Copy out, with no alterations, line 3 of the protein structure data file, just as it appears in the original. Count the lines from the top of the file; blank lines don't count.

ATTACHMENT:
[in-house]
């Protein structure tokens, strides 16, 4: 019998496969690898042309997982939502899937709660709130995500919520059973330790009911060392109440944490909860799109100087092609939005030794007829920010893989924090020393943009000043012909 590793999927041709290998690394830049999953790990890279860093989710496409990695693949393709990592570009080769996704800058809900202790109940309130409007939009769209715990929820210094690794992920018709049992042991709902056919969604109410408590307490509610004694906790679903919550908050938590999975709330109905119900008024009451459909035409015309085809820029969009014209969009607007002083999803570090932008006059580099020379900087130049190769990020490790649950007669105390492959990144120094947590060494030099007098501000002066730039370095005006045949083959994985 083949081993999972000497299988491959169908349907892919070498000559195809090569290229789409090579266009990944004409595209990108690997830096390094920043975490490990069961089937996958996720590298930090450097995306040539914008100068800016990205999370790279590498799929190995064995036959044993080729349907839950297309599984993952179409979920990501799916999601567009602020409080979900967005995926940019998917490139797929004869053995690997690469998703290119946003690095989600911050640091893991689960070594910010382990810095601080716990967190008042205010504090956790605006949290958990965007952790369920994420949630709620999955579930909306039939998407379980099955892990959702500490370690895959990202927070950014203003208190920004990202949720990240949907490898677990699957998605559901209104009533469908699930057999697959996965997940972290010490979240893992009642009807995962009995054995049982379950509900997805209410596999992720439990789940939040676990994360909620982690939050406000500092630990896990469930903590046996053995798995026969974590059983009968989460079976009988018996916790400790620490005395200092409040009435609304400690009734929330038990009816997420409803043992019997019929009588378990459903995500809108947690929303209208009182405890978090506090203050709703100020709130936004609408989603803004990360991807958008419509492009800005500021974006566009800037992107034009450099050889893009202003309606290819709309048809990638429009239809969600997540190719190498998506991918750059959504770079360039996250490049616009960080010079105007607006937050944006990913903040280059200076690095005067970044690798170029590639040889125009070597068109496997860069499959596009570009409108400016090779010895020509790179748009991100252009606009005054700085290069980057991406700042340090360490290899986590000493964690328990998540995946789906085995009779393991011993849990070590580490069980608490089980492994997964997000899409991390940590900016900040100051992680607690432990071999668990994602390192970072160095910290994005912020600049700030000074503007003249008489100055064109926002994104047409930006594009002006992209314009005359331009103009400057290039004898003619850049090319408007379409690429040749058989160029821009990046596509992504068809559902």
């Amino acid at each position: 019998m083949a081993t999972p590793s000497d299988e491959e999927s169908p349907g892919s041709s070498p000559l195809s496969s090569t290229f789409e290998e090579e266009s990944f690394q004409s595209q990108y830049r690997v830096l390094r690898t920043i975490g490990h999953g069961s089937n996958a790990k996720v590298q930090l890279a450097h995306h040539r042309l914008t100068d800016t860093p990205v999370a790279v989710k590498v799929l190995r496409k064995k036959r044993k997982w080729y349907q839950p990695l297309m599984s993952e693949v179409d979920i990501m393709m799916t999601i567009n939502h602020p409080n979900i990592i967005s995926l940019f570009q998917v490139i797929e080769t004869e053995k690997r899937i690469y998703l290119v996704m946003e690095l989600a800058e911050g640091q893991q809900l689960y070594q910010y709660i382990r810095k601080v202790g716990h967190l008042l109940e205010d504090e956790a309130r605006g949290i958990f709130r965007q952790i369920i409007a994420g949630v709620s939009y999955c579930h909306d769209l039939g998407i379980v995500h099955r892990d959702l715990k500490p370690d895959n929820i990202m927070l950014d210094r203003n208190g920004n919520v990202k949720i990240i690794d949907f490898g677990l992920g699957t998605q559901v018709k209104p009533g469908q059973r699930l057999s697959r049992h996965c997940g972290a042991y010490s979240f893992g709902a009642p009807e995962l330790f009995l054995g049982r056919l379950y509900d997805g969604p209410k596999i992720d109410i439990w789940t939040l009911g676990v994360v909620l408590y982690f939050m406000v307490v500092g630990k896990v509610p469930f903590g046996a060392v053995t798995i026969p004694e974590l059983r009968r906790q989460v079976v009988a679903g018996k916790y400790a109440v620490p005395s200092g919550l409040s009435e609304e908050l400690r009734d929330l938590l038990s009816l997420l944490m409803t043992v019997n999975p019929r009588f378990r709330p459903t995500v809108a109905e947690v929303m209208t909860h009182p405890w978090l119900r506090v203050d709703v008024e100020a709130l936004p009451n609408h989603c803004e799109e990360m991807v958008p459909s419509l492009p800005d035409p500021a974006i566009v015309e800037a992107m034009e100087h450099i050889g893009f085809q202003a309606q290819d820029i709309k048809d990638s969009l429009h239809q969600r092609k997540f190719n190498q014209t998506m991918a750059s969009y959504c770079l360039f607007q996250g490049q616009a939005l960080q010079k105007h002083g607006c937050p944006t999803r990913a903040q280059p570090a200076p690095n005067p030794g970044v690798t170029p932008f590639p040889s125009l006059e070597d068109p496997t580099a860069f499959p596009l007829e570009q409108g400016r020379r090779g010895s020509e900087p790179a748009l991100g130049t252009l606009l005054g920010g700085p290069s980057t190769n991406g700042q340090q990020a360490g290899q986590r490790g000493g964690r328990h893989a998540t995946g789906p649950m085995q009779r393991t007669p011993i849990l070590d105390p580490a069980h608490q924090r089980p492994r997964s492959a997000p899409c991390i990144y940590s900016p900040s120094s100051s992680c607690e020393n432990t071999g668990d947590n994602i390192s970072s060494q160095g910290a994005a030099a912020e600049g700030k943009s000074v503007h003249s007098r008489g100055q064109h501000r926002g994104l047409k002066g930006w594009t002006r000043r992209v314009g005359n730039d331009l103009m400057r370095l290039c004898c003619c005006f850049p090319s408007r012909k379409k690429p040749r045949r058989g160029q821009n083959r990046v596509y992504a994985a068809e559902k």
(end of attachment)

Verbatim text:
């Amino acid at each position: 019998m083949a081993t999972p590793s000497d299988e491959e999927s169908p349907g892919s041709s070498p000559l195809s496969s090569t290229f789409e290998e090579e266009s990944f690394q004409s595209q990108y830049r690997v830096l390094r690898t920043i975490g490990h999953g069961s089937n996958a790990k996720v590298q930090l890279a450097h995306h040539r042309l914008t100068d800016t860093p990205v999370a790279v989710k590498v799929l190995r496409k064995k036959r044993k997982w080729y349907q839950p990695l297309m599984s993952e693949v179409d979920i990501m393709m799916t999601i567009n939502h602020p409080n979900i990592i967005s995926l940019f570009q998917v490139i797929e080769t004869e053995k690997r899937i690469y998703l290119v996704m946003e690095l989600a800058e911050g640091q893991q809900l689960y070594q910010y709660i382990r810095k601080v202790g716990h967190l008042l109940e205010d504090e956790a309130r605006g949290i958990f709130r965007q952790i369920i409007a994420g949630v709620s939009y999955c579930h909306d769209l039939g998407i379980v995500h099955r892990d959702l715990k500490p370690d895959n929820i990202m927070l950014d210094r203003n208190g920004n919520v990202k949720i990240i690794d949907f490898g677990l992920g699957t998605q559901v018709k209104p009533g469908q059973r699930l057999s697959r049992h996965c997940g972290a042991y010490s979240f893992g709902a009642p009807e995962l330790f009995l054995g049982r056919l379950y509900d997805g969604p209410k596999i992720d109410i439990w789940t939040l009911g676990v994360v909620l408590y982690f939050m406000v307490v500092g630990k896990v509610p469930f903590g046996a060392v053995t798995i026969p004694e974590l059983r009968r906790q989460v079976v009988a679903g018996k916790y400790a109440v620490p005395s200092g919550l409040s009435e609304e908050l400690r009734d929330l938590l038990s009816l997420l944490m409803t043992v019997n999975p019929r009588f378990r709330p459903t995500v809108a109905e947690v929303m209208t909860h009182p405890w978090l119900r506090v203050d709703v008024e100020a709130l936004p009451n609408h989603c803004e799109e990360m991807v958008p459909s419509l492009p800005d035409p500021a974006i566009v015309e800037a992107m034009e100087h450099i050889g893009f085809q202003a309606q290819d820029i709309k048809d990638s969009l429009h239809q969600r092609k997540f190719n190498q014209t998506m991918a750059s969009y959504c770079l360039f607007q996250g490049q616009a939005l960080q010079k105007h002083g607006c937050p944006t999803r990913a903040q280059p570090a200076p690095n005067p030794g970044v690798t170029p932008f590639p040889s125009l006059e070597d068109p496997t580099a860069f499959p596009l007829e570009q409108g400016r020379r090779g010895s020509e900087p790179a748009l991100g130049t252009l606009l005054g920010g700085p290069s980057t190769n991406g700042q340090q990020a360490g290899q986590r490790g000493g964690r328990h893989a998540t995946g789906p649950m085995q009779r393991t007669p011993i849990l070590d105390p580490a069980h608490q924090r089980p492994r997964s492959a997000p899409c991390i990144y940590s900016p900040s120094s100051s992680c607690e020393n432990t071999g668990d947590n994602i390192s970072s060494q160095g910290a994005a030099a912020e600049g700030k943009s000074v503007h003249s007098r008489g100055q064109h501000r926002g994104l047409k002066g930006w594009t002006r000043r992209v314009g005359n730039d331009l103009m400057r370095l290039c004898c003619c005006f850049p090319s408007r012909k379409k690429p040749r045949r058989g160029q821009n083959r990046v596509y992504a994985a068809e559902k």